State of emergency ends in South Africa's Natal

October 19, 1990|By Jerelyn Eddings | Jerelyn Eddings,Johannesburg Bureau of The Sun

PRETORIA,SOUTH AFRICA — PRETORIA, South Africa -- Insisting that the door to peaceful negotiations is now "fully open," President F. W. de Klerk declared an end yesterday to the state of emergency in Natal province, the last remaining region of South Africa where emergency regulations were still in effect.

"There is broad consensus that conditions in Natal have become stabilized to such an extent that the ordinary laws of the land are sufficient to enable the government to ensure the safety of the public," the president said.

In June, Mr. de Klerk lifted a 4-year-old state of emergency in South Africa's other three provinces. But he retained it in Natal because of ongoing violence between black political factions.

More than 4,000 people were killed since 1985 in the province, most of them Zulus aligned either with the African National Congress or with the Inkatha movement of Zulu leader Mangosuthu Buthelezi.

But in recent months, the factional fighting shifted to the Transvaal province, where almost 800 people died during a two-month period of bloodletting in black townships around Johannesburg.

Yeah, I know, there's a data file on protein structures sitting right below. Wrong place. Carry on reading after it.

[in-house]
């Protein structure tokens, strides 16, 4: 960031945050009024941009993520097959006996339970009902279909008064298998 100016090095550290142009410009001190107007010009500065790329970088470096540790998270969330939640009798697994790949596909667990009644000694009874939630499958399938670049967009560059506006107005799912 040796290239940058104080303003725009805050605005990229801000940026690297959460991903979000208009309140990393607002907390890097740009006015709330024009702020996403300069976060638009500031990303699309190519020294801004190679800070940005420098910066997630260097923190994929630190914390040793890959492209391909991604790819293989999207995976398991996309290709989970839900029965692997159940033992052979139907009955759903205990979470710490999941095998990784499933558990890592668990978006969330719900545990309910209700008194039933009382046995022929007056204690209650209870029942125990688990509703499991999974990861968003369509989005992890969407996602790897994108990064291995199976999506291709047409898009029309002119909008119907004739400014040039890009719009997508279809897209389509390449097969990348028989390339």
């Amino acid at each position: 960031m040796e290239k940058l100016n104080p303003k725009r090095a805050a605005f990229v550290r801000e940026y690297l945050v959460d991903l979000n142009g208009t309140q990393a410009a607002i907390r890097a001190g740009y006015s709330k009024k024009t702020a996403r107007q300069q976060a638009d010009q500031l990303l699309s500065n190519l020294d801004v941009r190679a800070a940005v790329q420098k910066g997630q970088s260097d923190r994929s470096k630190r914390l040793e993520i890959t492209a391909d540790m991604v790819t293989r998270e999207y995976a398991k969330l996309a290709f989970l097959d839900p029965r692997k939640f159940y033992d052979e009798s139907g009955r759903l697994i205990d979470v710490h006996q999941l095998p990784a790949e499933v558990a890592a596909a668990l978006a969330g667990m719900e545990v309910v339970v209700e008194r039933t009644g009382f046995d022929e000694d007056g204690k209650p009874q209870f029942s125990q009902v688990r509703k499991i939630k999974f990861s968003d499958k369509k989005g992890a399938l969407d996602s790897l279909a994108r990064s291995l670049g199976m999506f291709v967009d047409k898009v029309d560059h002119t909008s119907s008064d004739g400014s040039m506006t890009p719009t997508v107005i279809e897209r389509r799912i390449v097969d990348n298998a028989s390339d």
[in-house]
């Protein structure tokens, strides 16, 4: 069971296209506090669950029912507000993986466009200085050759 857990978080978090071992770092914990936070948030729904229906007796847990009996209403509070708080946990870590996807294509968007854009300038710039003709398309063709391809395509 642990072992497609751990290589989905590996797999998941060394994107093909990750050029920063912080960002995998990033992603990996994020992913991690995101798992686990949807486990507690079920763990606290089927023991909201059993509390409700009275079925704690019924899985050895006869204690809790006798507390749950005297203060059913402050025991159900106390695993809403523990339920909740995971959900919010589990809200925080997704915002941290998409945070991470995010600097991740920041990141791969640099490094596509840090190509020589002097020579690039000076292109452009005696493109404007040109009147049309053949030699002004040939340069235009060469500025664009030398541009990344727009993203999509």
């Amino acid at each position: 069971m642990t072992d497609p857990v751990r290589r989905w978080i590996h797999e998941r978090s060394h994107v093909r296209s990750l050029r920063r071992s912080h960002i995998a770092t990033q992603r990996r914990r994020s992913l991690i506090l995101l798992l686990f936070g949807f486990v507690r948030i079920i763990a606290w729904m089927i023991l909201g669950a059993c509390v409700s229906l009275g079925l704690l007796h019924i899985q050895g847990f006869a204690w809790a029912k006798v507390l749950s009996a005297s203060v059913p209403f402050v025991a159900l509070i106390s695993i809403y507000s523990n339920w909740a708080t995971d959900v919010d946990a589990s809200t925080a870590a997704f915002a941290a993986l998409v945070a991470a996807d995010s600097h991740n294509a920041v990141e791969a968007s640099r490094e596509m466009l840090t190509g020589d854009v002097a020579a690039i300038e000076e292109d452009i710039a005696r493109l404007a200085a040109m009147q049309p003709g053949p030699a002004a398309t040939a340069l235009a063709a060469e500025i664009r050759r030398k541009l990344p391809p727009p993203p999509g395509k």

Mr. Buthelezi welcomed the end of the state of emergency, which gave police extraordinary powers, and said it should "bring South Africa nearer to the negotiating table."

The ANC, the most influential anti-apartheid organization in South Africa, also hailed the move, a step it had demanded as part of the process required to clear the way for negotiations on a new constitution.

"We hope this will be extended to eradicate the remaining obstacles, in particular the release of all political prisoners and detainees and the repeal of all security legislation," it said in a statement in Johannesburg.

The government and the ANC are still working out details on the release of 3,000 political prisoners and the return of 20,000 political exiles.

Mr. de Klerk said his government had removed most of the impediments to multiparty talks on a new constitution. "There are no serious stumbling blocks in the way of negotiations," he said.

"There is only one route to peace and reconciliation in our country, and that is through peaceful negotiation," the president told reporters at a news conference in Pretoria."The door to this is now fully open."

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